I saw her but she didn’t see me. It was a moment like many I had encountered before. You’re hoping that person (friend or acquaintance) looks up and makes eye contact with you.
That way, you’ll have permission to say “hi”. Without that eye contact, you’re stuck in limbo…debating with yourself and asking questions like, “would it be more or less awkward if I walked over there just to say ‘hi’?” or “on a scale of 1–10, how embarrassing would it be if I say ‘hi’ and she doesn’t hear me?”
What I’ve come to realize is that these are all stupid questions. My new motto (and the theme for January) is: Go First! …Or, in other words, just f***ing wave and say hi.
We don’t need to wait for eye contact. Everyone is ready to say “hi” back or be pleasantly surprised by you saying “hi.” Nobody wants to go first anymore though. It could be awkward. It could be embarrassing. But really, where’s the risk? If you don’t go first, it could also be a missed opportunity to deepen a friendship and make someone’s day.
I was leaving the infamous South Quad dining hall with a group of friends and classmates. We were on our way to last exam of the semester, when the situation I described above actually happened. I saw a friend, but she didn’t see me.
The only difference was that I had this “Go First!” mindset. So I didn’t even give my lizard brain the chance to ask those stupid questions. I didn’t hesitate; I immediately yelled out “Hi, Kelsey!”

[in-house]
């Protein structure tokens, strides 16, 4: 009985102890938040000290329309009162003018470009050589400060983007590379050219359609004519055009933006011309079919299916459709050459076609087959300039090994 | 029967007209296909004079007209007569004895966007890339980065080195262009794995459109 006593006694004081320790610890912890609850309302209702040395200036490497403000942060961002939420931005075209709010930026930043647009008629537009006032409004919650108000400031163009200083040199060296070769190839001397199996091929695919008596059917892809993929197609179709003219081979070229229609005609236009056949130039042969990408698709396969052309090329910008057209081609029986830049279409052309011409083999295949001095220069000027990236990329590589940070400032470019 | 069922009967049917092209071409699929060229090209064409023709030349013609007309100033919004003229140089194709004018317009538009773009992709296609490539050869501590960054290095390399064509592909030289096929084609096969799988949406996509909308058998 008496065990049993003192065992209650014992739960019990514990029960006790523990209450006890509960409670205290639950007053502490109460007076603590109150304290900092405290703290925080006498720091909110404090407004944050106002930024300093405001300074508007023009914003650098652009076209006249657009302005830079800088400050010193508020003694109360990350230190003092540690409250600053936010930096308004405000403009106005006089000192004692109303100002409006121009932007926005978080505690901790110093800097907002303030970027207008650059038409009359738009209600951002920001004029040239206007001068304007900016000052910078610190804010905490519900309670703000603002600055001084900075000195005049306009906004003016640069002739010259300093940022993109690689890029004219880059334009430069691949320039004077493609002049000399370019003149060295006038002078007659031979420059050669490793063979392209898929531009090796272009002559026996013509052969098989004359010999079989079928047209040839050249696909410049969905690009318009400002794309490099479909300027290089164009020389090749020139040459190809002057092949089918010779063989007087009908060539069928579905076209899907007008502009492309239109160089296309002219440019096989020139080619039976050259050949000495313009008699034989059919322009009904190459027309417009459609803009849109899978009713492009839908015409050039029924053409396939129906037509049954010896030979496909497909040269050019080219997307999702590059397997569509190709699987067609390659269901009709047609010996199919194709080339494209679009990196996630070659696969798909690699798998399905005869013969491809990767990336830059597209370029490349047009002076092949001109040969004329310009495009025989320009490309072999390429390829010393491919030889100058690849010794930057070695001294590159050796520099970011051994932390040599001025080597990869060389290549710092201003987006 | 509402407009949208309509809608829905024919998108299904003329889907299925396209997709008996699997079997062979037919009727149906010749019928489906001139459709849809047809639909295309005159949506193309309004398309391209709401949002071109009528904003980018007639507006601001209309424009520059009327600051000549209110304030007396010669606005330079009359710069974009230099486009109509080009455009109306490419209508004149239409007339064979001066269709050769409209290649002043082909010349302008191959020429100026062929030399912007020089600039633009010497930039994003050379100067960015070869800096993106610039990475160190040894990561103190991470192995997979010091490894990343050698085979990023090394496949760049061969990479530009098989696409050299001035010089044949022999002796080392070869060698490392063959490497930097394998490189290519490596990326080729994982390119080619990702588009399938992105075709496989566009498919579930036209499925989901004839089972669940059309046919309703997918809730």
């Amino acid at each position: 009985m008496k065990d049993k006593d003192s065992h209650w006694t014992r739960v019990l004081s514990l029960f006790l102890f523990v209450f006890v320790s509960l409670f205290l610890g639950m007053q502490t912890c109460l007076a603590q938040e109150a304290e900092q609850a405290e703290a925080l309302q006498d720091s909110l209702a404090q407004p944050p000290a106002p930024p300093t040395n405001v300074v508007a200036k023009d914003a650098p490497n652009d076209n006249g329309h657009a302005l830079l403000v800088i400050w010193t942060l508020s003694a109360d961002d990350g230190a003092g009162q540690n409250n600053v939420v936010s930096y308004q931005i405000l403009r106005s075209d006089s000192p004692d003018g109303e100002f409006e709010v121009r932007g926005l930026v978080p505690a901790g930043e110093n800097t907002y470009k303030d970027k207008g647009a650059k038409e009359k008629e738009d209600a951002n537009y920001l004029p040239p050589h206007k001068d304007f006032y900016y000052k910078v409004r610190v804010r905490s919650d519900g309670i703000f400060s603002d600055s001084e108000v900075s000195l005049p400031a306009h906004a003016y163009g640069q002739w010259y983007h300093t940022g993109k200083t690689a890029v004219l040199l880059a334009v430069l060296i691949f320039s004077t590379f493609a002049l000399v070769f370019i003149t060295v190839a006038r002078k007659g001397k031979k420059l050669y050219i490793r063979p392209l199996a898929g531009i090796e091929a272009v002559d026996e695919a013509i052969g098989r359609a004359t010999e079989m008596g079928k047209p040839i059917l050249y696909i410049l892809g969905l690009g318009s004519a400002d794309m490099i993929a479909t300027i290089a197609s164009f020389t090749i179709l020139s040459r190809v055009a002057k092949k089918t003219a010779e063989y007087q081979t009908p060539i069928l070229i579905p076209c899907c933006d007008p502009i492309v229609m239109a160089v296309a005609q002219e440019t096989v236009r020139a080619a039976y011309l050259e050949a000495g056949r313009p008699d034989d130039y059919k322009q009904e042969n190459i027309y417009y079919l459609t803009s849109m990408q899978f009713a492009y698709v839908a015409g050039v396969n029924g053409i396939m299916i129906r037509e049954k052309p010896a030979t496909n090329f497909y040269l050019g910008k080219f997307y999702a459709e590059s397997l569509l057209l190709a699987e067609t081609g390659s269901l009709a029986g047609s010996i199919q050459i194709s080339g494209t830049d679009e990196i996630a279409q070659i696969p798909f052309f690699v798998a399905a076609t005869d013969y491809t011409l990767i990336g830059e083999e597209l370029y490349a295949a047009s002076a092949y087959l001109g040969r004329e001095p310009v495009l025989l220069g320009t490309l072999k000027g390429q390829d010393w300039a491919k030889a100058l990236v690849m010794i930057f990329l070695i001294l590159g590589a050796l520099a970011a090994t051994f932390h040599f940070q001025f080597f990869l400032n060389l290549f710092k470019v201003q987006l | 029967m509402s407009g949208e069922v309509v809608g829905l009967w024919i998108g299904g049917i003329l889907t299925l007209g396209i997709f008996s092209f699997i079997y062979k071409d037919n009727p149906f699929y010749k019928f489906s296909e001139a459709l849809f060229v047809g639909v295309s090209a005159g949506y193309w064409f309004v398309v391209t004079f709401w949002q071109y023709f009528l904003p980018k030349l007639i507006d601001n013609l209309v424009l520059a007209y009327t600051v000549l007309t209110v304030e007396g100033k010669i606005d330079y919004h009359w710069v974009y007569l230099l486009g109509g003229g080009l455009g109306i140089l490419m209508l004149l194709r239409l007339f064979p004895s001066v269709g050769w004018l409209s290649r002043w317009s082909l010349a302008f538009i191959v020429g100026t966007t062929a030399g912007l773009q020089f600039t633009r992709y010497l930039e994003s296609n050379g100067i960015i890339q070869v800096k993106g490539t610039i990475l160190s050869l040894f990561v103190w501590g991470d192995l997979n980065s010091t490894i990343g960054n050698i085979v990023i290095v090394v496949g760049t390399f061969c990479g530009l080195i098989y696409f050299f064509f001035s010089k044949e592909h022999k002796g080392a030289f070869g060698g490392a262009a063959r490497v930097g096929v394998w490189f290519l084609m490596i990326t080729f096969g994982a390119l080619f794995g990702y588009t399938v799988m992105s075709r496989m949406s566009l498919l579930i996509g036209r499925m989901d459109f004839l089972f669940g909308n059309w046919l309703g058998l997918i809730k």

Both her and my friends were taken aback for a second (probably because I literally yelled it). After passing Kelsey and realizing how loud I had actually been, I quickly apologized to the group I was with for being a little overzealous.
Now, I’d like to revoke that apology. I will not apologize for being enthusiastic about seeing a friend or for going first or for doing something others might view as embarrassing or awkward.
Maybe the act of saying “hi” didn’t deepen my friendship with Kelsey or make her day, but it provided me with some positive feelings going into that exam. I felt like I had accomplished something.
I want my friends to know that I’m excited to see them! So, if I see you somewhere (regardless of whether or not you see me), you have been warned: I will yell your name!
And I hope you’ll do the same for me.
This theme of Going First doesn’t just apply to saying “hi” to people we know. There’s a million different applications.
Smile first to a stranger!
Be compassionate first with someone you struggle to get along with!
Trust first in a friendship or work relationship!
Disagree first and let your opinion be heard!
Dance first! Or be the first follower to join the crazy person who already is dancing!
Give first and volunteer first for a cause that you care about!
Another way to think about it is like this: sit in the front row of your life.
When we wait for the eye contact to be there first, we’re sitting in the back row. We’re observing everything in front of us. We’re observing life, but we’re not participating in it. Going first is about participating.
As Ben Zander explains in this short video, we have this choice…and when we understand that, all sorts of possibilities open up to us.
No one else will do this for you.
Participate! Go first! Sit in the front row of your life!
BONUS: My Ben Zander impression and an example of me “Going First.”
Questions to consider:
- what was a time you regretted not “going first” or not participating?
- how will you “go first” this week?
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